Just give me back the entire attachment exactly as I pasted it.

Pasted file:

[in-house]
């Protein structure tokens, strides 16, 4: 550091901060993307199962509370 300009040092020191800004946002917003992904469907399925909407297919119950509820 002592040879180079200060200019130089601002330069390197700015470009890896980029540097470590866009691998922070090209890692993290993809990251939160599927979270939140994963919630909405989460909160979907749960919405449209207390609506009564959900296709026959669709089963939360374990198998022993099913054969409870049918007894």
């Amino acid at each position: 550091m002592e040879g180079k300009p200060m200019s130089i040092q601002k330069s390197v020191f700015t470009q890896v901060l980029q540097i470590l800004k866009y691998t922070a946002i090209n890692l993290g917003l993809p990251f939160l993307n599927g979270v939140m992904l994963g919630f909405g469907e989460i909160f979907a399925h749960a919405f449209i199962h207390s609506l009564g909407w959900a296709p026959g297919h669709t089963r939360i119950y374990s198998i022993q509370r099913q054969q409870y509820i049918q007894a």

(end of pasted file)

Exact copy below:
[in-house]
């Protein structure tokens, strides 16, 4: 550091901060993307199962509370 300009040092020191800004946002917003992904469907399925909407297919119950509820 002592040879180079200060200019130089601002330069390197700015470009890896980029540097470590866009691998922070090209890692993290993809990251939160599927979270939140994963919630909405989460909160979907749960919405449209207390609506009564959900296709026959669709089963939360374990198998022993099913054969409870049918007894």
């Amino acid at each position: 550091m002592e040879g180079k300009p200060m200019s130089i040092q601002k330069s390197v020191f700015t470009q890896v901060l980029q540097i470590l800004k866009y691998t922070a946002i090209n890692l993290g917003l993809p990251f939160l993307n599927g979270v939140m992904l994963g919630f909405g469907e989460i909160f979907a399925h749960a919405f449209i199962h207390s609506l009564g909407w959900a296709p026959g297919h669709t089963r939360i119950y374990s198998i022993q509370r099913q054969q409870y509820i049918q007894a």